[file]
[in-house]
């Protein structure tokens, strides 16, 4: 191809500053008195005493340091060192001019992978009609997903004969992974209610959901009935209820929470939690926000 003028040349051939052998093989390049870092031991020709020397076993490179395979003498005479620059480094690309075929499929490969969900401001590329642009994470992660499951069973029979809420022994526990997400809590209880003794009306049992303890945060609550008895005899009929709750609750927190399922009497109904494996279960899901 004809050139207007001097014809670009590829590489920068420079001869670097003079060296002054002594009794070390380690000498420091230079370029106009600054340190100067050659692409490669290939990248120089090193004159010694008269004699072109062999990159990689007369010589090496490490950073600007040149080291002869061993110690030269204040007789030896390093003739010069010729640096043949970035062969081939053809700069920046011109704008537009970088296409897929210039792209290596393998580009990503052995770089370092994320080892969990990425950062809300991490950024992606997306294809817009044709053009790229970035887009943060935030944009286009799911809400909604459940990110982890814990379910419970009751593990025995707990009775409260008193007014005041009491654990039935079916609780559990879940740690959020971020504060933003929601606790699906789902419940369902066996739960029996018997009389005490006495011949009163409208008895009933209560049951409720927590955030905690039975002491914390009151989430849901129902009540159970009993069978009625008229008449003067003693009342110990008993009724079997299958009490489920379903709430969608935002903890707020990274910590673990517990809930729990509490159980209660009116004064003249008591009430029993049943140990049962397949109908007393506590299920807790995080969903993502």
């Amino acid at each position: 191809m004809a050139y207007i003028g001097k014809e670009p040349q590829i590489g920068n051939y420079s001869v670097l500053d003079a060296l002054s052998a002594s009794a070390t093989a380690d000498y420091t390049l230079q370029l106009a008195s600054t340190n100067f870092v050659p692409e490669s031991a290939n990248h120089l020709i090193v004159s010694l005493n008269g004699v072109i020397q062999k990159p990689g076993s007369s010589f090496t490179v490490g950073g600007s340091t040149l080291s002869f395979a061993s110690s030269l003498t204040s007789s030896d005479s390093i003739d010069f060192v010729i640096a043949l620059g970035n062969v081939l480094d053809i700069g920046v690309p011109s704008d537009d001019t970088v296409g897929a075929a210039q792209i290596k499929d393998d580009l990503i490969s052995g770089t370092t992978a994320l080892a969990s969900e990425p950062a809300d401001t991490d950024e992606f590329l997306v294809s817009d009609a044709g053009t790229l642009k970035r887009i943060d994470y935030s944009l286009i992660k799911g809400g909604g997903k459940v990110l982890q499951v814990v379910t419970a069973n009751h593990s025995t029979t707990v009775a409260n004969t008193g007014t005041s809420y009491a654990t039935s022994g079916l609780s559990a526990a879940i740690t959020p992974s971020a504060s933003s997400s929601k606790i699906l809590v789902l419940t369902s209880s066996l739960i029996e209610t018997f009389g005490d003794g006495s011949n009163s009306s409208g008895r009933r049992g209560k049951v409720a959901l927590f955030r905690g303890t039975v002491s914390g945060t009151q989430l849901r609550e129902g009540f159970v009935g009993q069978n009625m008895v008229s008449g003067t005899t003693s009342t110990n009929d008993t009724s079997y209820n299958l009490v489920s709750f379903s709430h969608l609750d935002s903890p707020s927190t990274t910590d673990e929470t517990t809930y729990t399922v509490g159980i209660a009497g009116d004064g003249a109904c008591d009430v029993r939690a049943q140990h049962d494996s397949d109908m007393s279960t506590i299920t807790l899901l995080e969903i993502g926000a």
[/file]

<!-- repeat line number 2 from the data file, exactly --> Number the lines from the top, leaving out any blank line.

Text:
């Protein structure tokens, strides 16, 4: 191809500053008195005493340091060192001019992978009609997903004969992974209610959901009935209820929470939690926000 003028040349051939052998093989390049870092031991020709020397076993490179395979003498005479620059480094690309075929499929490969969900401001590329642009994470992660499951069973029979809420022994526990997400809590209880003794009306049992303890945060609550008895005899009929709750609750927190399922009497109904494996279960899901 004809050139207007001097014809670009590829590489920068420079001869670097003079060296002054002594009794070390380690000498420091230079370029106009600054340190100067050659692409490669290939990248120089090193004159010694008269004699072109062999990159990689007369010589090496490490950073600007040149080291002869061993110690030269204040007789030896390093003739010069010729640096043949970035062969081939053809700069920046011109704008537009970088296409897929210039792209290596393998580009990503052995770089370092994320080892969990990425950062809300991490950024992606997306294809817009044709053009790229970035887009943060935030944009286009799911809400909604459940990110982890814990379910419970009751593990025995707990009775409260008193007014005041009491654990039935079916609780559990879940740690959020971020504060933003929601606790699906789902419940369902066996739960029996018997009389005490006495011949009163409208008895009933209560049951409720927590955030905690039975002491914390009151989430849901129902009540159970009993069978009625008229008449003067003693009342110990008993009724079997299958009490489920379903709430969608935002903890707020990274910590673990517990809930729990509490159980209660009116004064003249008591009430029993049943140990049962397949109908007393506590299920807790995080969903993502």